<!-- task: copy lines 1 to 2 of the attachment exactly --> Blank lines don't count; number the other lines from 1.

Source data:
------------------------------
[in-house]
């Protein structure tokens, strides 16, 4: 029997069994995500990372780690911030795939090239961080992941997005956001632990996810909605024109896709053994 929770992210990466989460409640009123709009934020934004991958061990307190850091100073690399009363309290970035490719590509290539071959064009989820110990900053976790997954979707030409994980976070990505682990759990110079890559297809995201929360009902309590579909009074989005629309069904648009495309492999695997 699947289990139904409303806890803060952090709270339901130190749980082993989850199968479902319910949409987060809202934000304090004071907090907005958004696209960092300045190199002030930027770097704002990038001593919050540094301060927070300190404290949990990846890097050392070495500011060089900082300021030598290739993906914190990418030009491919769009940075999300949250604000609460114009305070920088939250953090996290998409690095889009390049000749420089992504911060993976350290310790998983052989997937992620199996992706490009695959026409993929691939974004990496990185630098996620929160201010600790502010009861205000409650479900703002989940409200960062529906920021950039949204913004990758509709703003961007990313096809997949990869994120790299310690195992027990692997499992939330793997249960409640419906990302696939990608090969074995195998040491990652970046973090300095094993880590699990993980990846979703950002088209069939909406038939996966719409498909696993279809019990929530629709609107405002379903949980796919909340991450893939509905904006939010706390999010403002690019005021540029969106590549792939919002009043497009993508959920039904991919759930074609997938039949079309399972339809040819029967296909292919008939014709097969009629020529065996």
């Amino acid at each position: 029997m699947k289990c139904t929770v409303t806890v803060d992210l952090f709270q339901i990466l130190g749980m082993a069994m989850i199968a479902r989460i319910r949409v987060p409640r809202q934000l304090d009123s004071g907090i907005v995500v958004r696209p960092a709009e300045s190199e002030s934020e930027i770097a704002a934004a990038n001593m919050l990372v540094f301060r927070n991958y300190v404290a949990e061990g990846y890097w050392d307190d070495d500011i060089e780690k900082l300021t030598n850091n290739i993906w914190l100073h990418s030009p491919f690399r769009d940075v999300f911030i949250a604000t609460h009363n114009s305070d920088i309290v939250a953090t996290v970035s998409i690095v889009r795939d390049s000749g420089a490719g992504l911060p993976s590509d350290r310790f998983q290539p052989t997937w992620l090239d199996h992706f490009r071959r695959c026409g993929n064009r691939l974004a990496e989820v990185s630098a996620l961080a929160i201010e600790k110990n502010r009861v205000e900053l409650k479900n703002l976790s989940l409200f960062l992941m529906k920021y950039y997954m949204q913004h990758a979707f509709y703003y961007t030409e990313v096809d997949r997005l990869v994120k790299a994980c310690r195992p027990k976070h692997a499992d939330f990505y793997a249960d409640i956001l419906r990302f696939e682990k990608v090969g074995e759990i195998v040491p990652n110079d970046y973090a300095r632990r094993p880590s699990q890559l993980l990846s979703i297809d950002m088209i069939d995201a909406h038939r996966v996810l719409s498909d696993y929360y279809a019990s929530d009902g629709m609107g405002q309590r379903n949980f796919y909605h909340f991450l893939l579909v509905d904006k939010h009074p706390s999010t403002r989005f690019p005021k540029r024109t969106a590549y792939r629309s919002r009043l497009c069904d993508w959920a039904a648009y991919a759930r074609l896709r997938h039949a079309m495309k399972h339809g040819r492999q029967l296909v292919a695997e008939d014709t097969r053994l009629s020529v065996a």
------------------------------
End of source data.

[in-house]
């Protein structure tokens, strides 16, 4: 029997069994995500990372780690911030795939090239961080992941997005956001632990996810909605024109896709053994 929770992210990466989460409640009123709009934020934004991958061990307190850091100073690399009363309290970035490719590509290539071959064009989820110990900053976790997954979707030409994980976070990505682990759990110079890559297809995201929360009902309590579909009074989005629309069904648009495309492999695997 699947289990139904409303806890803060952090709270339901130190749980082993989850199968479902319910949409987060809202934000304090004071907090907005958004696209960092300045190199002030930027770097704002990038001593919050540094301060927070300190404290949990990846890097050392070495500011060089900082300021030598290739993906914190990418030009491919769009940075999300949250604000609460114009305070920088939250953090996290998409690095889009390049000749420089992504911060993976350290310790998983052989997937992620199996992706490009695959026409993929691939974004990496990185630098996620929160201010600790502010009861205000409650479900703002989940409200960062529906920021950039949204913004990758509709703003961007990313096809997949990869994120790299310690195992027990692997499992939330793997249960409640419906990302696939990608090969074995195998040491990652970046973090300095094993880590699990993980990846979703950002088209069939909406038939996966719409498909696993279809019990929530629709609107405002379903949980796919909340991450893939509905904006939010706390999010403002690019005021540029969106590549792939919002009043497009993508959920039904991919759930074609997938039949079309399972339809040819029967296909292919008939014709097969009629020529065996």